Why is send so often called as


instead of



W3, MDN, and MSDN all state that it's optional. Furthermore, the ActiveX control doesn't seem to need the argument:

SUCCEEDED(hr) ? 0 : throw hr;

hr=pIXMLHTTPRequest->open("GET", "http://localhost/books.xml ", false);
SUCCEEDED(hr) ? 0 : throw hr;

hr=pIXMLHTTPRequest->send(); // <-- this line
SUCCEEDED(hr) ? 0 : throw hr;

The practice of send(null) goes back at least as far as 2005 in Google Maps, but being minified, there's no explanation:

Y.asynchronousTransform = function (qc, vb, kc, Nc, Ba) {
    if (m.type == 3) return;
    var cc = Y.getCached(kc);
    if (cc) {
        cc.transformToHTML(qc, vb);
        if (Nc) Nc();
    var yc = qa.create(Ba);
    var sa = Xd.create();
    nd('<a href="' + kc.xmlEscape() + '">' + kc.xmlEscape() + "</a>", 0);
    sa.open("GET", kc, true);
    sa.onreadystatechange = function () {
        if (sa.readyState == 4) {
            if (yc.isValid()) {
                try {
                    var Db = sa.responseXML;
                    var cc = Y.create(Db);
                    Y.cache(kc, cc);
                    cc.transformToHTML(qc, vb);
                    if (Nc) Nc()
                } catch (b) {}
  • 2
    It's just explicitly saying that nothing is being sent to the server after the request headers.
    – Paul S.
    Feb 27, 2013 at 23:14
  • 1
    Why do people do while (i > 0) when they could do while (i)? It's just a style.
    – Paul S.
    Feb 27, 2013 at 23:19
  • 5
    @PaulS ...because i could be negative? Feb 27, 2013 at 23:20
  • 1
    Did you try Googling how to make an Ajax request, every example has .send(null) and I guess old habits die hard, probably fits under this mantra "Don't fix it if it isn't broken" Feb 28, 2013 at 12:37
  • 1
    @DaveMackintosh I did, but it doesn't appear null was ever necessary. Feb 28, 2013 at 12:40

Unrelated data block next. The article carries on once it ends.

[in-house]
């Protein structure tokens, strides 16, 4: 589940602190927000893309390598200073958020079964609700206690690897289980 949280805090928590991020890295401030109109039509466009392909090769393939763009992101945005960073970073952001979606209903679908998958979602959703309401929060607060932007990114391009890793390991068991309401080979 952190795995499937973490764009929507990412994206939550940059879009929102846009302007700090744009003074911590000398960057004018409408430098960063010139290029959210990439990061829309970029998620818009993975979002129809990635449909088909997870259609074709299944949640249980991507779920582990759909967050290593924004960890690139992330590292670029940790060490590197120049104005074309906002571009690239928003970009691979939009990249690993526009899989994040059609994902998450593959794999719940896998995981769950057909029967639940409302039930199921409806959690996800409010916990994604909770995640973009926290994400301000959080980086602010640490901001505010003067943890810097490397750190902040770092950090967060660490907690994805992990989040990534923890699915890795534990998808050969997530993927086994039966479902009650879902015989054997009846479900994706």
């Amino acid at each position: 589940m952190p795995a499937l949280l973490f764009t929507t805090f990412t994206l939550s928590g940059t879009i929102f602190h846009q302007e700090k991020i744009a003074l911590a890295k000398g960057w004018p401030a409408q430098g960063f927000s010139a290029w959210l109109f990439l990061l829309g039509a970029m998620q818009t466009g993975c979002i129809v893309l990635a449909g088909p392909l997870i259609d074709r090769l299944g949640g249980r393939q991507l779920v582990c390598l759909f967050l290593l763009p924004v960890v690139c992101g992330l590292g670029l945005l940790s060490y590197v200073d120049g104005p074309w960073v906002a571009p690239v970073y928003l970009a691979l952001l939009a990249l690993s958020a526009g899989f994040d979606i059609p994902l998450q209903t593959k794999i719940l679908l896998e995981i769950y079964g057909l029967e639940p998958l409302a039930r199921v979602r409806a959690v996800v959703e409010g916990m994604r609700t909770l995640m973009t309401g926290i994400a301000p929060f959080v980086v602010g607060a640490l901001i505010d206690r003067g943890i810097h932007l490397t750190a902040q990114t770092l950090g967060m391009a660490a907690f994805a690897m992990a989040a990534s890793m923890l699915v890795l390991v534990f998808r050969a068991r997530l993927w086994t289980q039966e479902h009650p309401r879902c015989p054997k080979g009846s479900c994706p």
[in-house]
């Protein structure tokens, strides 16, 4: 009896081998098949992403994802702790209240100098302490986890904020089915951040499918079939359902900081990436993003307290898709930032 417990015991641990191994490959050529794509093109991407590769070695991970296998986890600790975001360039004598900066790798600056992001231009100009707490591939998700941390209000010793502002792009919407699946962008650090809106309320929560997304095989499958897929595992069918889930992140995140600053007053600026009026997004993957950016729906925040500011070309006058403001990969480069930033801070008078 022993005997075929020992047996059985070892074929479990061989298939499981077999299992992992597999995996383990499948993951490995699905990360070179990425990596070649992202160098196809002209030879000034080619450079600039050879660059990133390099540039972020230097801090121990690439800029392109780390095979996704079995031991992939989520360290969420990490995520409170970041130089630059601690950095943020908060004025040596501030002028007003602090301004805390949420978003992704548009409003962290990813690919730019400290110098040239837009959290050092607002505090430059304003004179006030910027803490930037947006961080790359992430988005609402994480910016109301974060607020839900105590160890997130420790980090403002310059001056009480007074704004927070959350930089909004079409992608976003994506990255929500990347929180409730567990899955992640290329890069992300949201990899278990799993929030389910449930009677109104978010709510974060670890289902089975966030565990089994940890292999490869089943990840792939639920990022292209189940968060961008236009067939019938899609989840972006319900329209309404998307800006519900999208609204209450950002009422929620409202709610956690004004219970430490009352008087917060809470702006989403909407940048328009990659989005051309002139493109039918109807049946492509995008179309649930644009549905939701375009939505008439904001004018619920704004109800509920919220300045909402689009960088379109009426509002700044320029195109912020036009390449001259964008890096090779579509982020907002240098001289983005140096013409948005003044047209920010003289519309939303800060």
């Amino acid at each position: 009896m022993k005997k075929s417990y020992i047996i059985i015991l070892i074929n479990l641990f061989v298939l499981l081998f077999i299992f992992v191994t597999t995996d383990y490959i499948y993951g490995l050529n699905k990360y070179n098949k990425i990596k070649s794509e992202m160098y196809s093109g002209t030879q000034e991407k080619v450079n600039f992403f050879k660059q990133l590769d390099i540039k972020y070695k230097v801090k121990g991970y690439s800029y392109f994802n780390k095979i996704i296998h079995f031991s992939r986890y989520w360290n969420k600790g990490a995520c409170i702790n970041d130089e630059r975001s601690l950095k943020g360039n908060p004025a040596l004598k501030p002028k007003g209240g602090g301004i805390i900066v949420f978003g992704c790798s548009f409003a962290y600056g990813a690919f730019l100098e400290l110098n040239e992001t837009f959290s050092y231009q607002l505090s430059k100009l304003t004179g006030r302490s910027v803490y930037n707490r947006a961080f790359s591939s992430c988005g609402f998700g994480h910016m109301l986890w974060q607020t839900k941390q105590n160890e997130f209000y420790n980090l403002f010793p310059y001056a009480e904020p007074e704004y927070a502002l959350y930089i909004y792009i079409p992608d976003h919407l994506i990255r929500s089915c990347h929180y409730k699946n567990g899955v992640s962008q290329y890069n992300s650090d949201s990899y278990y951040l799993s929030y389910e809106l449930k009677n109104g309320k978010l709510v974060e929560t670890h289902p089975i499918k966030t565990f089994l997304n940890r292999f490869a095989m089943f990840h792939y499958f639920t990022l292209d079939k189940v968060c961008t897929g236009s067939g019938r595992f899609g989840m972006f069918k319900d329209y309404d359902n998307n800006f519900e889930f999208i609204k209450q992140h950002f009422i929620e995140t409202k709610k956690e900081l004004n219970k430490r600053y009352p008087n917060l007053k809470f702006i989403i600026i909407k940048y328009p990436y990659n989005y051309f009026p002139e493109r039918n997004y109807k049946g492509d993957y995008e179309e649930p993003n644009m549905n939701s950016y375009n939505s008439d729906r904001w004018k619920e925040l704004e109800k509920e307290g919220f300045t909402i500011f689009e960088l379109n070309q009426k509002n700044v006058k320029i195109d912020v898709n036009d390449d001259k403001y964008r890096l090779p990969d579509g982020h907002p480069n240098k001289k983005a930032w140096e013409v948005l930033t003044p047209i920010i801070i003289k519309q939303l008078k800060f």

4 Answers 4


If you'll take a look at an old specification of XMLHttpRequest, it seems like as though the W3C did not require that the parameter be optional at one point, which may have led to people supplying an explicit null value 'just in case'.

(search for 'SHOULD support the send') http://web.archive.org/web/20060409155734/http://www.w3.org/TR/XMLHttpRequest/

Another plausible reason I've come across comes from a translation of a russian page, viewable here: long Google Translate link (search for 'GET-Request for Version without ActiveX')

When you send a GET-request for version without ActiveX, you must specify null, otherwise you can not specify any parameters. Will not fail if GET is always specified null:

I have no idea if this is true or not but it seems plausible that if the GET parameters were included in the body, that the body may not have been generated if the data value was 'undefined'.

Unfortunately, I was unable to find anything more conclusive in my search.

  • access to russian page is forbidden xhtml.co.il/ru/jQuery/Типы/XMLHttpRequest
    – Xsi
    Apr 22, 2014 at 16:43
  • Updated the URL with a wayback machine link.
    – bfuoco
    Jul 10, 2014 at 18:51

Not adding the null would throw an exception in older versions of Firefox.

This behavior existed as early as 2002 and existed through Firefox 3 (2008).


So, if your HTTP request method is GET, then the HTTP client sends data to the server simply by appending it to the request URL (as a so called query string), meaning that the body of the request is going to be empty and that's why you need to set the value of that argument to null.

However, if your HTTP request method is POST, then your request data will be placed into the request body, which will be eventually sent to the server via send function.



The XMLHttpRequest.send() method sends the request. If the request is asynchronous (which is the default), this method returns as soon as the request is sent. If the request is synchronous, this method doesn't return until the response has arrived. send() accepts an optional argument for the request body. If the request method is GET or HEAD, the argument is ignored and request body is set to null.

  • 1
    Please add a link to the documentation from where you copied the above text, and use quote formatting too.
    – juzraai
    Sep 20, 2017 at 13:58

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